Nats reveal crime crackdown measures
Drug dogs could be stationed at domestic airports and ferry terminals, as National moves to crack down on gang crime.
Police and Corrections minister Anne Tolley today outlined a package of measures designed to cut violent crime.
Police say gang members are responsible for 25 per cent of murder charges and a third of serious drug offences.
The move includes 24 hour GPS monitoring for high-risk affiliates on release from prison. This would prevent them from returning to gang headquarters or other hang-outs.
New Firearm Prohibition Orders would stop serious gang offenders buying weapons - and penalise those who knowingly supply them.
A $1.6m Gang Intelligence Centre would increase spying on gangs and their associates. It will also identify relatives and child at risk from abuse or becoming prospects. The multi-agency centre, planned for December 2015, will be led by police.
Two taskforces will target drug trafficking by motorcycle gangs. One has a brief to disrupt new gangs trying to enter - and restrict travel for domestic members. A criminal asset task force will prevent financing of crime and seize profits.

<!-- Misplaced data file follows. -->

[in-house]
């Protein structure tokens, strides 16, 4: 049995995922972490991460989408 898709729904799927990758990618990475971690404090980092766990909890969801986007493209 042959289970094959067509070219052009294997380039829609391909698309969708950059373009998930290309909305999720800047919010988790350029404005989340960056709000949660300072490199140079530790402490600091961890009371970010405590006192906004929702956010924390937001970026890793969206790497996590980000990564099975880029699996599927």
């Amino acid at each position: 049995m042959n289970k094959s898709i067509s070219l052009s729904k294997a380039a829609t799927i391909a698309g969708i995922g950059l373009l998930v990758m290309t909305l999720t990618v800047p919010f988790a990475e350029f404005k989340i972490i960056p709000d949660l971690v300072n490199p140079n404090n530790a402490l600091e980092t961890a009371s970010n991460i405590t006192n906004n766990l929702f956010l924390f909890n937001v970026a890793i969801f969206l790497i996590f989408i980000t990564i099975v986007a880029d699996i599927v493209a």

Tolley reveal Police and the Justice Ministry will investigate a pilot of drug detector dogs at key domestic ports and air terminals. Although most precursors come from China, the Government says there is a flow between the North and South islands.
As well as a crime crack down, National also want to offer wrap around services to get people out of the inter-generational gang lifestyle. ''Start at Home'' initiatives will include enhance rehabilitation programmes for prisoners, as well as boost access to addiction services, housing, and employment opportunities.
These could be offered ''in new locations away from gang life.''
Women with gang connections will also be offered ''safety planning' if they are at risk of abuse on release from prison.
''Gangs don't need to be a fact of life in New Zealand. They are criminal organisations and inflict serious harm on anyone who comes into contact with them,'' Tolley said.
Prime Minister John Key denied the law and order package was timed to be announced as the election campaign got under way, and has been under development for eight to 12 months.
Gangs are at the forefront of the manufacture and distribution of drugs, he said. ''There's no question that gangs are very sophisticated these days,'' Key said. 'They've moved beyond ''having punch-ups on a Saturday night'' because it's bad for business.
Figures provided by Tolley show gang members re-offend at twice the rate of those not in gangs. The number of members in prison has increased in the last eight years from 15 to 12 per cent.
One gang family, over three generations, costs the taxpayer $5 million in justice and welfare costs, and accumulates more than 400 victims, police research shows.
The ''whole of Government plan'' would encompass police, Corrections, Justice, the Ministry of Social Development, Education and Health ministries. Te Puni Kokiri, Housing NZ, IRD and Customs.
Implementation of the package, which has been signed off by Cabinet, will depend on the outcome of the general election.